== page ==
Pilots Union Opposes MAX 10, 7 Certification Extension

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The Allied Pilots Association is opposing Congressional moves to allow Boeing to duck an upgrade to the crew alerting system in two models of the 737 MAX that have yet to be certified. According to Reuters, the union, which represents 15,000 American Airlines pilots, says Boeing needs to bring a legacy system from its oldest design into the 21st century. “Boeing needs to proceed with installing modern crew alerting systems on these aircraft to mitigate pilot startle-effect and confusion during complex, compound system malfunctions,” union President Capt. Edward Sicher told Reuters.

As we reported, Boeing has been given until the end of the year to certify the MAX 10 and MAX 7 without including an updated alerting system that meets current regulations. Boeing has been struggling with the certification paperwork, and Reuters reported that it’s projecting the summer of 2023 for certification. Sen. Roger Wicker, the ranking member of the Commerce Committee, has proposed attaching legislation to the next defense appropriations bill giving Boeing another couple of years to avoid the alert system redesign in the 7 and 10. So far, there has been no indication of support for Wicker’s plan.

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13 COMMENTS

  1. Why no reports from pilots of US airlines having a problem with the original system? Were there more 737 MAXs flying outside the USA than in the USA? How much was saved by ordering single AOA instead of dual AOA systems, that dual was not a requirement? So many questions.

  2. The union’s argument that “our pilots are smart enough to handle two airplane configurations” seems to me to actually be an endorsement of Boeing’s argument that the global fleet benefits from standardization more than a portion of it might benefit from an upgrade.

    The other problem is that slapping an EICAS area on the screen doesn’t create the data needed to drive the display. The 737 systems for the most part aren’t computerized, they are more simple and mechanical than newer airframe designs. So, for example, if you wanted to have air conditioning in your remote weekend cabin that doesn’t have electricity, simply buying a window unit doesn’t really solve the problem. There’s a much larger effort needed below the surface.

  3. The APA and the FAA are well aware of the engineering and manufacturing implications of implementing EICAS. EICAS is a safety improvement which has been developed and approved. At some point, a decision has to be made when newly manufactured aircraft will be required to meet a new standard. This is an argument over Boeing saying they will be the ones to decide when a legacy airframe needs to either be discontinued or updated or the government making that decision. At its core, the 737 Max tragedy was a result of the dynamic of this complex process of safety decision making migrating from the regulator toward the manufacturer. Not only the safety of the flying public and crews, but also, the worldwide reputation and confidence in Boeing and the FAA require that dynamic to shift back toward the FAA.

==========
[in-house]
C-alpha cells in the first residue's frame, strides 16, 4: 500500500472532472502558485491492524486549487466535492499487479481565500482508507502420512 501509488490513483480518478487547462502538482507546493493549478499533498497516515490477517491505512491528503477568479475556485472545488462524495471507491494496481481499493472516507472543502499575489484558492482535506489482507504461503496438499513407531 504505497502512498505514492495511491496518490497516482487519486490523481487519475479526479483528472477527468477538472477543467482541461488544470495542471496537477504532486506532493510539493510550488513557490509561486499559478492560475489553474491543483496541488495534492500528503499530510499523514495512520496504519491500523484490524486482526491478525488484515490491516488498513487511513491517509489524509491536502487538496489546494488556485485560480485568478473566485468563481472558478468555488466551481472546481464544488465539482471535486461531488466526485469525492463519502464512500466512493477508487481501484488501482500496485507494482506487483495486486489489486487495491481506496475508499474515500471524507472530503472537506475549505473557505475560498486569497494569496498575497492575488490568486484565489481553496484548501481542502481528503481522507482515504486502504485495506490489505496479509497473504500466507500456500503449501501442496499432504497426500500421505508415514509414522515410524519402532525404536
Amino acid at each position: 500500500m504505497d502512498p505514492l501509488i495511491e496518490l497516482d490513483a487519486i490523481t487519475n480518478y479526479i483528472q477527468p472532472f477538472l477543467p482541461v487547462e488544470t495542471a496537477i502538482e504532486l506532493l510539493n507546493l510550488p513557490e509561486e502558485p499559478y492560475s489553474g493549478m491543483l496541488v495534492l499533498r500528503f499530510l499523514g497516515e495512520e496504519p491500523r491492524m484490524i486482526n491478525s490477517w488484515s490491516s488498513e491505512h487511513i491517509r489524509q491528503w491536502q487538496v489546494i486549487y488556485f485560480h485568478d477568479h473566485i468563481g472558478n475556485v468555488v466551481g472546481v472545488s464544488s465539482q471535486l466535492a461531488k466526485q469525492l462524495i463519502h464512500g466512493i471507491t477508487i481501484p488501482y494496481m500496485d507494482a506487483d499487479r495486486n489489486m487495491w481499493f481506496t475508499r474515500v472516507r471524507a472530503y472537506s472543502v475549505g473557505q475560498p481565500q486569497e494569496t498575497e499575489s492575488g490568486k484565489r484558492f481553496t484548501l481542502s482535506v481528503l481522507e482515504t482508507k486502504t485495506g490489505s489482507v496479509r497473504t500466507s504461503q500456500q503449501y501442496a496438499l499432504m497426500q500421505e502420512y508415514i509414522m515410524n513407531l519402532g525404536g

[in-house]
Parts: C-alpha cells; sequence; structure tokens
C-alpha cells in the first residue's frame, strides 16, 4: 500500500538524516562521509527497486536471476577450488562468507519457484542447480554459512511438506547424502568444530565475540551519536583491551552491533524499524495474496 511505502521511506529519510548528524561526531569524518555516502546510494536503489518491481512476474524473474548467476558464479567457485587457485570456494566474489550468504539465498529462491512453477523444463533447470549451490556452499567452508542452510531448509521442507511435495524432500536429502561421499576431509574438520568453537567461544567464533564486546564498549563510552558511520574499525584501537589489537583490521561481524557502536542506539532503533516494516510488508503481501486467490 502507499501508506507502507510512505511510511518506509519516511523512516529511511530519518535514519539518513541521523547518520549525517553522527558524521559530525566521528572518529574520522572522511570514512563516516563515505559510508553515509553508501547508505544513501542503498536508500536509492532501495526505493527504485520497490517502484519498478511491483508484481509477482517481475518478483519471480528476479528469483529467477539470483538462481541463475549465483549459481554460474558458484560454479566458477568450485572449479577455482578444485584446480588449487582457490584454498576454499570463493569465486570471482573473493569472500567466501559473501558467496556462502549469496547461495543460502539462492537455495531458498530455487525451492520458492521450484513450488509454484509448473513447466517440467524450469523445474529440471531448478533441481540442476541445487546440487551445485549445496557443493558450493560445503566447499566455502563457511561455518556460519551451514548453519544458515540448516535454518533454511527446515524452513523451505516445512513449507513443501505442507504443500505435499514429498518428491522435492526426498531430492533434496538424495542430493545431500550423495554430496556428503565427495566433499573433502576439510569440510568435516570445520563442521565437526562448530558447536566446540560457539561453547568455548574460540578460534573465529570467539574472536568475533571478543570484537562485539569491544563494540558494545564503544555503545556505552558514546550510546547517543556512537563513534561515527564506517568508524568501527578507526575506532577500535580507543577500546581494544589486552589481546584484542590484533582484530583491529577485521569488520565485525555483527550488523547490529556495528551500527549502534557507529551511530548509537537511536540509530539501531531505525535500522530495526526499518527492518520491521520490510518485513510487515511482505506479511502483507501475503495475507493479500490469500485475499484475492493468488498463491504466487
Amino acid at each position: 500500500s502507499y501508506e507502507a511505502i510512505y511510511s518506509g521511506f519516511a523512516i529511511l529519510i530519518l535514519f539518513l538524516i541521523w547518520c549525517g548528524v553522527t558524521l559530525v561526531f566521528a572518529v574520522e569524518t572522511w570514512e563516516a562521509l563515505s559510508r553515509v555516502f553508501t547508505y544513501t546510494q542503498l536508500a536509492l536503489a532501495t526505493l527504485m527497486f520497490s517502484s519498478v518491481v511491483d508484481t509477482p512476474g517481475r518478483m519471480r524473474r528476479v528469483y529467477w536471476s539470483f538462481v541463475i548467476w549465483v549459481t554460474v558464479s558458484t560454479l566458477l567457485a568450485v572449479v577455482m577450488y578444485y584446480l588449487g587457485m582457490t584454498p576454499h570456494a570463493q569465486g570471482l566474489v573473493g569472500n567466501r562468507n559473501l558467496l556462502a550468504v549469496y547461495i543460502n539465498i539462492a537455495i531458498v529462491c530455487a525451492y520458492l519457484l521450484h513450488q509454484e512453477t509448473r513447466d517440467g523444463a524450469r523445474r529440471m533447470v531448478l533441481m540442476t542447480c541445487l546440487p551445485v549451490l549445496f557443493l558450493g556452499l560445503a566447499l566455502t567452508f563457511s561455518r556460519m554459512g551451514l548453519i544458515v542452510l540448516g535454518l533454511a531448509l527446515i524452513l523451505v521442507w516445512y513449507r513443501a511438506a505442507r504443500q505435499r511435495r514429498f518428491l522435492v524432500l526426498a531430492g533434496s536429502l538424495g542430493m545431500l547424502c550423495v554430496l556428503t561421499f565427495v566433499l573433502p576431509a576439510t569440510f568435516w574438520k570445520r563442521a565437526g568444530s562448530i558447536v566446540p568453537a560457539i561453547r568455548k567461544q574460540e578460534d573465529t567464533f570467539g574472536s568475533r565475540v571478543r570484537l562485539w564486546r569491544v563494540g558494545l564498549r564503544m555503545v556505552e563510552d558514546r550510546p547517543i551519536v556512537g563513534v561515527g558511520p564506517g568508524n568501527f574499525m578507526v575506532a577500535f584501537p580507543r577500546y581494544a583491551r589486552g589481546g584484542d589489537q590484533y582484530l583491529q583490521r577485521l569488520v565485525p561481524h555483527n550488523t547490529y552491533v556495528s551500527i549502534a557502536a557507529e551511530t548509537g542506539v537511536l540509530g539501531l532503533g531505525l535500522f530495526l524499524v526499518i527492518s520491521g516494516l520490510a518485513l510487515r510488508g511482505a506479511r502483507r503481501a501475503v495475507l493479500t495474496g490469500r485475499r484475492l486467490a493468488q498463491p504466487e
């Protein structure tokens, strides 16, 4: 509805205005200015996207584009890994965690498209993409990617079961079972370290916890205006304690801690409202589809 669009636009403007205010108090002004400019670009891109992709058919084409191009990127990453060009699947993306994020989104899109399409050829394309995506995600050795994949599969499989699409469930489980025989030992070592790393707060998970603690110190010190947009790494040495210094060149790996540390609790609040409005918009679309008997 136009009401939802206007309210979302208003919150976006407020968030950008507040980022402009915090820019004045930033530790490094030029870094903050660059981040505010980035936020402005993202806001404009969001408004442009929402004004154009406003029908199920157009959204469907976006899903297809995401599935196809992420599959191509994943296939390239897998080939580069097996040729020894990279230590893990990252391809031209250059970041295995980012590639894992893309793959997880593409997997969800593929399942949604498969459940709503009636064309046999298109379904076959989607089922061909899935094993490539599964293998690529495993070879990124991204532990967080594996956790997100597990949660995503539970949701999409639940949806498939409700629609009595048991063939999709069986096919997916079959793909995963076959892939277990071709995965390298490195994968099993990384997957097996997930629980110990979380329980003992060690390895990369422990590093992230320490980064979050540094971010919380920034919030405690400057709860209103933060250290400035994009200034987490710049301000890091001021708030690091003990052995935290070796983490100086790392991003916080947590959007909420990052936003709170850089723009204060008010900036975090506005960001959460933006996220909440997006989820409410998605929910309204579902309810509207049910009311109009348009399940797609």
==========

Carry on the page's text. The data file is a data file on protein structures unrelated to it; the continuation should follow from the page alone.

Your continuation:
4. I first flew the B737-200 with Transavia (Holland) and Britsh Airways in November 1979, after 4 years converted to the superb B757/767 then 7 years later to the B747-100/200 and finally the splendid 747-400. As conversions progressed the Boeing family steadily improved in flight deck presentation, the only dual rating being the 757/767. Then after 9 years back to the B737-300 and B737-700NG, where to my surprise found much the same flight deck as on the -200 of 19 years previously. Little of the advances found in 757 and 747-400 were installed on the 737NG after all these years, meanwhile back in Toulouse the clever Airbus designers were standardising across a large variety of models from the 319 up to the bigger long range twin jets. I fear that Boeing has missed the Bus with a stretch too far in the MAX On a personal note may I mention that I was a check and training captain on all models except the 747-100/200, and did my initial conversion at Boeing before the 737/757/747-400 entered service. I hope Boeing can survive their problems, perhaps a clean sheet start for a new model short range twin could be the solution.

  5. Did anyone besides Southwest have a clause in their contract with Boeing requiring Boeing to pay Southwest a penalty fee if the Max required any type of supplemental training? Does anyone know how much the penalty was?

  6. My questions that I’m sure someone out there can answer:
    1) Is Boeing still designing the new systems required for certification?
    2) Can any of it be implemented in stages?
    3) Russ’s article stated Boeing was ‘struggling with the certification paperwork’.
    4) If they can’t do the paperwork, how can they implement anything?

  7. Boeing doesn’t want to EVER have to retrofit the 737 Max with an EICAS because they know it can’t be done. They just want to keep the type limping along under the old rules while everyone else has to abide by the new rules. This is just further evidence of the folly of Boeing’s disastrous 1996 decision to discontinue the 757. Finest airplane I ever flew! Try as Boeing might, the 737 can never replace the 757.